Detour to self care

Surprise!  I took a detour on the way home! It’s about time!  At the ripe of age of 60, I am finally learning how to take care of myself.

When I left work on Monday night, I knew it was high time for a little self-care.  I was stressed, rattled and burned out.  It was the beginning of my weekend.  What could I do to restore my spirit? Piano practice, walk meditation and even a bit of sleep were preempted in a bid to pack, load and get on the road early Tuesday morning.  Severe weather warnings forecast snow above 10,000 feet and portions of I-70 I would be traveling. The scenery through Glenwood Canyon was gorgeous. Snow was falling to the west and the east of Vail. Georgetown Visitor Center was beginning to look a lot like Christmas.

I lingered there in Georgetown, to fortify my body and emotions for the climb through Bergen Park, Evergreen and finally to the cabin I called home for seven years. I collected my daughter Andrea and her belongings at high noon as previously agreed. 12 o’clock straight up turned out to be lunchtime, so we joined her dad for a quick sit-down meal at Qdoba and then moved forward.  At teatime, we dropped in on an old college roommate in Gunnison. We arrived at AEI basecamp at 6:00 p.m. after a few miles of power driving in the mud and were hospitably welcomed by the staff. A quick unload and a nice evening walk through the woods ended up in the chapel with a piano.  A walk. A piano. I slept well. Another mountain hike next morning continued the work of beauty and restoration on my spirits so I was not in bad shape at all as I made the descent from Black Canyon to Montrose.

And then, it happened. Spontaneously I made the best decision of the day, I turned left toward Ouray.  I checked myself in to the Wiesbaden hot springs and was the only individual in the pool and the vapor cave for nearly an hour.  The first dip had my heart and voice crying thanksgiving. Wow.

Proper self-care requires thought and work.   Good, intentional choices.

Sometimes, self-care costs a little extra in terms of logic – self-talk to keep yourself from feeling guilty. I was raised not to play until my work was done.  Not to take care of myself until I finished taking care of others. I learned early on; my work was never done.  Over the years, I discovered the needs of some others were like a black hole – the more care you lavish, the more they need. While self-sacrifice is an essential component of love, self-sacrifice as a goal in itself is not worthy.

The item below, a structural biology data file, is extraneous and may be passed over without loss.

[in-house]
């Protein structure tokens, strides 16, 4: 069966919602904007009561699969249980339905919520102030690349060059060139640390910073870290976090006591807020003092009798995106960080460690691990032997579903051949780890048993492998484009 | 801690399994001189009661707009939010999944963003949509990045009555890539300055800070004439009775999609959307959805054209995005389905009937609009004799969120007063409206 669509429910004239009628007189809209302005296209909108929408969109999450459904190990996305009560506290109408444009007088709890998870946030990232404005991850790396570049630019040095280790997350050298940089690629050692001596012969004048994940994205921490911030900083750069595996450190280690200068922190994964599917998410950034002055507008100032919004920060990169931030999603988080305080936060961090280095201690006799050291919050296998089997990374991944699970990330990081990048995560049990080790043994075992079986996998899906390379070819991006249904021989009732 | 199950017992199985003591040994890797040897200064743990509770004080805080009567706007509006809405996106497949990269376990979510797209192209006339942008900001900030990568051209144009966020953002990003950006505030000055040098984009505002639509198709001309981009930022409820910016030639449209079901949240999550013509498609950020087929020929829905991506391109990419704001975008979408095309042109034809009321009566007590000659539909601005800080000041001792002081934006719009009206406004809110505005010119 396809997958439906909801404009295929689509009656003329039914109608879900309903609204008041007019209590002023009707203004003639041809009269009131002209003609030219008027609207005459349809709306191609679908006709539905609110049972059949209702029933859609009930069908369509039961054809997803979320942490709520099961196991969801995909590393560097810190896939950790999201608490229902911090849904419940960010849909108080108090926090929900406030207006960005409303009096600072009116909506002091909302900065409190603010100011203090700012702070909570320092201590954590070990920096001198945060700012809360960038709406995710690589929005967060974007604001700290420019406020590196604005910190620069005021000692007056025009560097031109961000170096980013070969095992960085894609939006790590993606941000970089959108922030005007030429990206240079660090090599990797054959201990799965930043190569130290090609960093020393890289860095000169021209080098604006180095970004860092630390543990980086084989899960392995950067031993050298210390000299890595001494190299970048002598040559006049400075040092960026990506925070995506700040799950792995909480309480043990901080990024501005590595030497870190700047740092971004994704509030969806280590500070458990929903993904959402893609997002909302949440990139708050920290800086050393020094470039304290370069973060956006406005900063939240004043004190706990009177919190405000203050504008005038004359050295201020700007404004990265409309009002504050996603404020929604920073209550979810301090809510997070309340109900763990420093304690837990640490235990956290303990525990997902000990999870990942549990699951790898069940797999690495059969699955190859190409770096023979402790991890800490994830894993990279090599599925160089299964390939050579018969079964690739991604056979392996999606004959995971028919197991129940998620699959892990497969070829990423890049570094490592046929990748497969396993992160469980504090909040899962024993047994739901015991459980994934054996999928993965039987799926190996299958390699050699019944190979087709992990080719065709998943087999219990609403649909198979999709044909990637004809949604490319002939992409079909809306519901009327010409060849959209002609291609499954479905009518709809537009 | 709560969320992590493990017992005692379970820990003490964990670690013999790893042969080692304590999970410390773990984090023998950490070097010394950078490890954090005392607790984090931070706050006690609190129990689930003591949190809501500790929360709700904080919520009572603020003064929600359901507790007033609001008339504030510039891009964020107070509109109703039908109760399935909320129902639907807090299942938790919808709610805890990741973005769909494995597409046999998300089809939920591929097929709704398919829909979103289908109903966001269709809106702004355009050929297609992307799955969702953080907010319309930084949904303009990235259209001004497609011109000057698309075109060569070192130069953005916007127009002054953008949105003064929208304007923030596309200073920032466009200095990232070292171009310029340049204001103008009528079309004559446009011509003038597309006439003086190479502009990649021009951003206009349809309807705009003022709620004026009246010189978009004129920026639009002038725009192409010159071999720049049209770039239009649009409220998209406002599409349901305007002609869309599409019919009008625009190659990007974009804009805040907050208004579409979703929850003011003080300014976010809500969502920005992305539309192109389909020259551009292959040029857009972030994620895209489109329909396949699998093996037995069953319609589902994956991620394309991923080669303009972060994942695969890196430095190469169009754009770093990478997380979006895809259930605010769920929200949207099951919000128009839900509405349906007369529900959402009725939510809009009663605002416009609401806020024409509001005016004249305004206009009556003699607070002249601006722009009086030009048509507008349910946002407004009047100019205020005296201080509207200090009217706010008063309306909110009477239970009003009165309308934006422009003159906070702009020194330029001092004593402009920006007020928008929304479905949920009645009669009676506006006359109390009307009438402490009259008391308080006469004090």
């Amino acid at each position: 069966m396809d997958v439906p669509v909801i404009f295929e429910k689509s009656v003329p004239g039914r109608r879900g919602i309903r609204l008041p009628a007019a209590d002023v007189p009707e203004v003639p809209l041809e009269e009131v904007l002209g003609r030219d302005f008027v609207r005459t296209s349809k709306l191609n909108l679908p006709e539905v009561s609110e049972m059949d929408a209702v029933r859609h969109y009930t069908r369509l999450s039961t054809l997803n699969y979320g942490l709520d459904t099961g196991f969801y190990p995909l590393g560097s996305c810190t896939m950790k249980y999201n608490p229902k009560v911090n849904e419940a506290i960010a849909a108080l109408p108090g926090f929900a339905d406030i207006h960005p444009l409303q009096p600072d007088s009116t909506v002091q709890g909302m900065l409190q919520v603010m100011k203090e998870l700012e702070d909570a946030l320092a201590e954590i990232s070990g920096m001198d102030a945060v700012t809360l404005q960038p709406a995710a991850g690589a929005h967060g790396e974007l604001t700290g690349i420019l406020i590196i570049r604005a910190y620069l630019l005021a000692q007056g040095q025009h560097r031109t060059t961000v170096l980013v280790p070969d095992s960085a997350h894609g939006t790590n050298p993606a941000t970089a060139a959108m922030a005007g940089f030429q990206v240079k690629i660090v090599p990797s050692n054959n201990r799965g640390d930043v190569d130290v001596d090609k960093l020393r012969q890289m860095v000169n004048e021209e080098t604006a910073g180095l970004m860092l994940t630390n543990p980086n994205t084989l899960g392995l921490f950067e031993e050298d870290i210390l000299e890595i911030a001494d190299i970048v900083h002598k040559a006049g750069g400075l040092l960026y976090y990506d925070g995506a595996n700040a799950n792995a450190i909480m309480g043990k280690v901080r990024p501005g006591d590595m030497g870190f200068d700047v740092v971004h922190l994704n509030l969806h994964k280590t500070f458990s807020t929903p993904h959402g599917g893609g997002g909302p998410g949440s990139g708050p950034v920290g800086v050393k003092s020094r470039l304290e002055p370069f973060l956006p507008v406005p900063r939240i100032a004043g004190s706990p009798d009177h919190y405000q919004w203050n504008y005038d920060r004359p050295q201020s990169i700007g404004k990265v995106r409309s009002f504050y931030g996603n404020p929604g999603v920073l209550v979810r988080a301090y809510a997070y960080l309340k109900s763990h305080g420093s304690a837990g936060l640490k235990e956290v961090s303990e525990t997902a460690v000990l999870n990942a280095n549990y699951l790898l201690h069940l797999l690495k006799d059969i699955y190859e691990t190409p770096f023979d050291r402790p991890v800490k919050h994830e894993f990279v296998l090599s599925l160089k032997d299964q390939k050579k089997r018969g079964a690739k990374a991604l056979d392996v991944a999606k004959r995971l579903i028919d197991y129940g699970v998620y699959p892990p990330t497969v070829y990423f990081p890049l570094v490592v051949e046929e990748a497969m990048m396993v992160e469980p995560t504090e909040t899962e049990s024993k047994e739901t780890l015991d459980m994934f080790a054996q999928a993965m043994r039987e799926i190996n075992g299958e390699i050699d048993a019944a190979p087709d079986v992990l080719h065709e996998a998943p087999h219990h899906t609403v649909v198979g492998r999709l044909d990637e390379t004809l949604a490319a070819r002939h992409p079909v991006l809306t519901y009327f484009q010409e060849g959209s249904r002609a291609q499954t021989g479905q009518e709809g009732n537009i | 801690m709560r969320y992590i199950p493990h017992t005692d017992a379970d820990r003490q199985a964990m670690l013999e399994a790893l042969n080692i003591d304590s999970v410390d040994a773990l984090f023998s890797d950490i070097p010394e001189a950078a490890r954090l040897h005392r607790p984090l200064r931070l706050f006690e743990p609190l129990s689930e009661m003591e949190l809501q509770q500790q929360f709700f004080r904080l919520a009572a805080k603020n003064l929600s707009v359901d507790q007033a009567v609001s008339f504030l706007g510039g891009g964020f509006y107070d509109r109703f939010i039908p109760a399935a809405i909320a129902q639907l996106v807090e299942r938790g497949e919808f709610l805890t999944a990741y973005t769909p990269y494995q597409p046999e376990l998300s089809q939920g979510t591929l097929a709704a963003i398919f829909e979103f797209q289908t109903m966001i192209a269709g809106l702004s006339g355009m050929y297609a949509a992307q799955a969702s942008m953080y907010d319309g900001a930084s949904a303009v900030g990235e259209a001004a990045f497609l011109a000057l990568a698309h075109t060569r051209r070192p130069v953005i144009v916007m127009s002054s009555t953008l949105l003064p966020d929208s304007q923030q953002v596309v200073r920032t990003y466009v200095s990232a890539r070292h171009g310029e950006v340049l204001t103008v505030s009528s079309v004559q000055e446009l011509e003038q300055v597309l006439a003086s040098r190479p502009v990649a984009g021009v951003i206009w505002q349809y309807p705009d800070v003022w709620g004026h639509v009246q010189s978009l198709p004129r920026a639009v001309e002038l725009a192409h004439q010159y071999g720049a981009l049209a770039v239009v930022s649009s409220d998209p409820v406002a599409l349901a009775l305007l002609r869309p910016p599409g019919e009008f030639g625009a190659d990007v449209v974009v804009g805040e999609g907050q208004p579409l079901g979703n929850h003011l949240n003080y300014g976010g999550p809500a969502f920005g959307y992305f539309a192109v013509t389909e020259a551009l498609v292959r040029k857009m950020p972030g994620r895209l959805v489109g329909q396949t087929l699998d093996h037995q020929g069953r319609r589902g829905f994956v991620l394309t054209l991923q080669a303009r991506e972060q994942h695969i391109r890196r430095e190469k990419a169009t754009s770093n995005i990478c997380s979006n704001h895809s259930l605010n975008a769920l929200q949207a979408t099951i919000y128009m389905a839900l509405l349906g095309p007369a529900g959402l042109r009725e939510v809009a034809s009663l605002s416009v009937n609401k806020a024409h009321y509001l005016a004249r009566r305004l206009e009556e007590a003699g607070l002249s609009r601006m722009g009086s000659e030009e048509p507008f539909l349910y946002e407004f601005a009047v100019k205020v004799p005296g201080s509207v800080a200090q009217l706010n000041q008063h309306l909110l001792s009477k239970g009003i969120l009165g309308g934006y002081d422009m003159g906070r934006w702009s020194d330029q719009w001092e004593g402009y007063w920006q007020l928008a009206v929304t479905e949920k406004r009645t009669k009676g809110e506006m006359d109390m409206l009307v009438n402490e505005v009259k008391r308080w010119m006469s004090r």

When I am not quite at peace for known or unknown reasons, a combination of good choices seems to put me back on the right track.  Putting yourself on the right track is the only way to stay fit to care for others or work efficiently.

Good choices in self-care may entail leisure, a vacation, a favorite activity.  Many of those activities cost money.  So I work, and I work hard, to be able to afford to take care of myself.

This time my little detour cost me about $50. I had to get through the guilt of spending $50 on myself with nothing tangible to show for it.

It would not have been possible to take care of myself in this way – or even support my daughter with transportation – but for my full time job and a difficult choice I made last August.  I moved in with roommates.

It was a hard choice, because the solitude of living alone is also a way I care for myself. On the other hand, shared expenses leave more wiggle room for travel and spontaneous detours. What do you need to take care of yourself?

Music? A good book? A hike?  Travel? Sleep?  A 60-mile detour and dinner out?

Get on with it ! May you be energized by a new perspective!

Ebony and Ivory -Confiding in the keys

I got a bit historical at the piano the other night.  My roommate, who was baking muffins in the open kitchen just above me, got a glimpse into my very heart, soul and spiritual journey in that moment – ‘tho she may not know it.

Rather than rehearsing through my usual repertoire of folk and pop, performed predominately at nursing homes, I let memory and experiment have free expression.  Using all 88 keys and liberal glissandos, I took my childhood musical memories on a tour into adulthood. I dredged up Sunday school songs, folk songs and a smattering of top 40 – mostly things I had never tried to improvise before.  What came out?

Dormant feelings. Repressed pain and joy. Snippets and pieces, long forgotten and now ruminated on.  Thankfully, my roommate loves piano and overlooks the imperfections – especially when we are both doing common ordinary utilitarian things like baking and practicing.

She hummed along and danced about her work.  We share the same birth year and a similar religious upbringing so most of the melodies were familiar to her. She did, however, pause for a chuckle when I came flourishing down from a rollicking “Do Lord” to a sultry “Imagine.”

No one.  No one knows me so well as my piano. Every now and then my soul is laid bare and then healed – comforted. 30 minutes spent on a wooden bench addressing 88 keys yields more self-awareness than an hour with a therapist who knows me not. 

The usual suspects and their alibis – a scenario in which I feel strangely affirmed

The package was suspect from the beginning.  The return address indicated online mail order shipping.  I did not order anything, so I held it at arm’s length and gingerly pulled the tear strip, shielding my eyes lest something sinister or invasive explode into my living space.